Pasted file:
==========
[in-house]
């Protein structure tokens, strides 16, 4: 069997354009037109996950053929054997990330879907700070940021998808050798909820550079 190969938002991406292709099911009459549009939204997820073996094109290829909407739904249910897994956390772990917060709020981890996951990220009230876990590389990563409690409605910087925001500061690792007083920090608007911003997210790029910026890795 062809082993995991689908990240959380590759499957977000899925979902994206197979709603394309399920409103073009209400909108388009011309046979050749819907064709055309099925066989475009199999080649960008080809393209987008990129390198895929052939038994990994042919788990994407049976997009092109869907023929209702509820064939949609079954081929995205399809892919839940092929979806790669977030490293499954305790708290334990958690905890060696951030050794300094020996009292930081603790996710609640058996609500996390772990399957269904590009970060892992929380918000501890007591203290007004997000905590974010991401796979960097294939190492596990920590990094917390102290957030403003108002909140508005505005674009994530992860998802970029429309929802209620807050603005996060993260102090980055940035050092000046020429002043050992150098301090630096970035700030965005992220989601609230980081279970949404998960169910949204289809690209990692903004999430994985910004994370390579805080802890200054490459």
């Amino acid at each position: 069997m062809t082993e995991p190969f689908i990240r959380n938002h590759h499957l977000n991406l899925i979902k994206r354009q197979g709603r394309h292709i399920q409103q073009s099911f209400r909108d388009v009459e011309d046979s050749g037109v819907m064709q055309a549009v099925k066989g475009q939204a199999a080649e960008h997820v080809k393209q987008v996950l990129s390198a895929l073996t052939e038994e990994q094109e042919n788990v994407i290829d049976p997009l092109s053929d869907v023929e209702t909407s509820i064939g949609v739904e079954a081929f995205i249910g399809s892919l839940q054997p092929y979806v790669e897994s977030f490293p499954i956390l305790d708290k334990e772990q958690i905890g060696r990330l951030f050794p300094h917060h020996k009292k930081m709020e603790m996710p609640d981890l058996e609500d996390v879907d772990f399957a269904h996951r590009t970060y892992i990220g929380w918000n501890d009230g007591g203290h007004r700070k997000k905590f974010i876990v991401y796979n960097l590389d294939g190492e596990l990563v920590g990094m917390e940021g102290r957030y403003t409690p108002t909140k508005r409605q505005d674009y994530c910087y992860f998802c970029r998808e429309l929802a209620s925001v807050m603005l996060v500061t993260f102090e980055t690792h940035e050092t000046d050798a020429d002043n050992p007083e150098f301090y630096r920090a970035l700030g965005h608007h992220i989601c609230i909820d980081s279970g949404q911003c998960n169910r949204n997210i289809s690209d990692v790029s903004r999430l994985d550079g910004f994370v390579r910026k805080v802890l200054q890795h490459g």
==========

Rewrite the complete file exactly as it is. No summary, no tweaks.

[in-house]
């Protein structure tokens, strides 16, 4: 069997354009037109996950053929054997990330879907700070940021998808050798909820550079 190969938002991406292709099911009459549009939204997820073996094109290829909407739904249910897994956390772990917060709020981890996951990220009230876990590389990563409690409605910087925001500061690792007083920090608007911003997210790029910026890795 062809082993995991689908990240959380590759499957977000899925979902994206197979709603394309399920409103073009209400909108388009011309046979050749819907064709055309099925066989475009199999080649960008080809393209987008990129390198895929052939038994990994042919788990994407049976997009092109869907023929209702509820064939949609079954081929995205399809892919839940092929979806790669977030490293499954305790708290334990958690905890060696951030050794300094020996009292930081603790996710609640058996609500996390772990399957269904590009970060892992929380918000501890007591203290007004997000905590974010991401796979960097294939190492596990920590990094917390102290957030403003108002909140508005505005674009994530992860998802970029429309929802209620807050603005996060993260102090980055940035050092000046020429002043050992150098301090630096970035700030965005992220989601609230980081279970949404998960169910949204289809690209990692903004999430994985910004994370390579805080802890200054490459």
């Amino acid at each position: 069997m062809t082993e995991p190969f689908i990240r959380n938002h590759h499957l977000n991406l899925i979902k994206r354009q197979g709603r394309h292709i399920q409103q073009s099911f209400r909108d388009v009459e011309d046979s050749g037109v819907m064709q055309a549009v099925k066989g475009q939204a199999a080649e960008h997820v080809k393209q987008v996950l990129s390198a895929l073996t052939e038994e990994q094109e042919n788990v994407i290829d049976p997009l092109s053929d869907v023929e209702t909407s509820i064939g949609v739904e079954a081929f995205i249910g399809s892919l839940q054997p092929y979806v790669e897994s977030f490293p499954i956390l305790d708290k334990e772990q958690i905890g060696r990330l951030f050794p300094h917060h020996k009292k930081m709020e603790m996710p609640d981890l058996e609500d996390v879907d772990f399957a269904h996951r590009t970060y892992i990220g929380w918000n501890d009230g007591g203290h007004r700070k997000k905590f974010i876990v991401y796979n960097l590389d294939g190492e596990l990563v920590g990094m917390e940021g102290r957030y403003t409690p108002t909140k508005r409605q505005d674009y994530c910087y992860f998802c970029r998808e429309l929802a209620s925001v807050m603005l996060v500061t993260f102090e980055t690792h940035e050092t000046d050798a020429d002043n050992p007083e150098f301090y630096r920090a970035l700030g965005h608007h992220i989601c609230i909820d980081s279970g949404q911003c998960n169910r949204n997210i289809s690209d990692v790029s903004r999430l994985d550079g910004f994370v390579r910026k805080v802890l200054q890795h490459g």